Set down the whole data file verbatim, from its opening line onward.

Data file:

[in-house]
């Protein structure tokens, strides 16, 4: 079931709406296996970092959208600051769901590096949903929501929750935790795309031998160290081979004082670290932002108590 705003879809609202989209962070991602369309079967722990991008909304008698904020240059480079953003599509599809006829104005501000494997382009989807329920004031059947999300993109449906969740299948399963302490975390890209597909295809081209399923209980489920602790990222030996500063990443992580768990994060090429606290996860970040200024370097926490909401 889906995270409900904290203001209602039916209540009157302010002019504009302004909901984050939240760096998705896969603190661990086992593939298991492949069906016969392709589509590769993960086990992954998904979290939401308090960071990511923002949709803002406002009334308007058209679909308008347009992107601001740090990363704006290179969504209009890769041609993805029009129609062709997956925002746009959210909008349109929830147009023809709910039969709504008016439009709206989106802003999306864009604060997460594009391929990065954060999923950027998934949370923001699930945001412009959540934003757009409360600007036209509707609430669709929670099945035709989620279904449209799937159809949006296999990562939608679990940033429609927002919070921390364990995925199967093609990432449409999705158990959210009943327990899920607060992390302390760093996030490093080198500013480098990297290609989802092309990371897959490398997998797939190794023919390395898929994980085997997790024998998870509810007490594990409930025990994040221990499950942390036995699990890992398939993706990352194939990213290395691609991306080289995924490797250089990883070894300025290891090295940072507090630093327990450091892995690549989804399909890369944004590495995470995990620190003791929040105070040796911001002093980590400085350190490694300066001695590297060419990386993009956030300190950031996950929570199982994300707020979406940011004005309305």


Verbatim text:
[in-house]
């Protein structure tokens, strides 16, 4: 079931709406296996970092959208600051769901590096949903929501929750935790795309031998160290081979004082670290932002108590 705003879809609202989209962070991602369309079967722990991008909304008698904020240059480079953003599509599809006829104005501000494997382009989807329920004031059947999300993109449906969740299948399963302490975390890209597909295809081209399923209980489920602790990222030996500063990443992580768990994060090429606290996860970040200024370097926490909401 889906995270409900904290203001209602039916209540009157302010002019504009302004909901984050939240760096998705896969603190661990086992593939298991492949069906016969392709589509590769993960086990992954998904979290939401308090960071990511923002949709803002406002009334308007058209679909308008347009992107601001740090990363704006290179969504209009890769041609993805029009129609062709997956925002746009959210909008349109929830147009023809709910039969709504008016439009709206989106802003999306864009604060997460594009391929990065954060999923950027998934949370923001699930945001412009959540934003757009409360600007036209509707609430669709929670099945035709989620279904449209799937159809949006296999990562939608679990940033429609927002919070921390364990995925199967093609990432449409999705158990959210009943327990899920607060992390302390760093996030490093080198500013480098990297290609989802092309990371897959490398997998797939190794023919390395898929994980085997997790024998998870509810007490594990409930025990994040221990499950942390036995699990890992398939993706990352194939990213290395691609991306080289995924490797250089990883070894300025290891090295940072507090630093327990450091892995690549989804399909890369944004590495995470995990620190003791929040105070040796911001002093980590400085350190490694300066001695590297060419990386993009956030300190950031996950929570199982994300707020979406940011004005309305």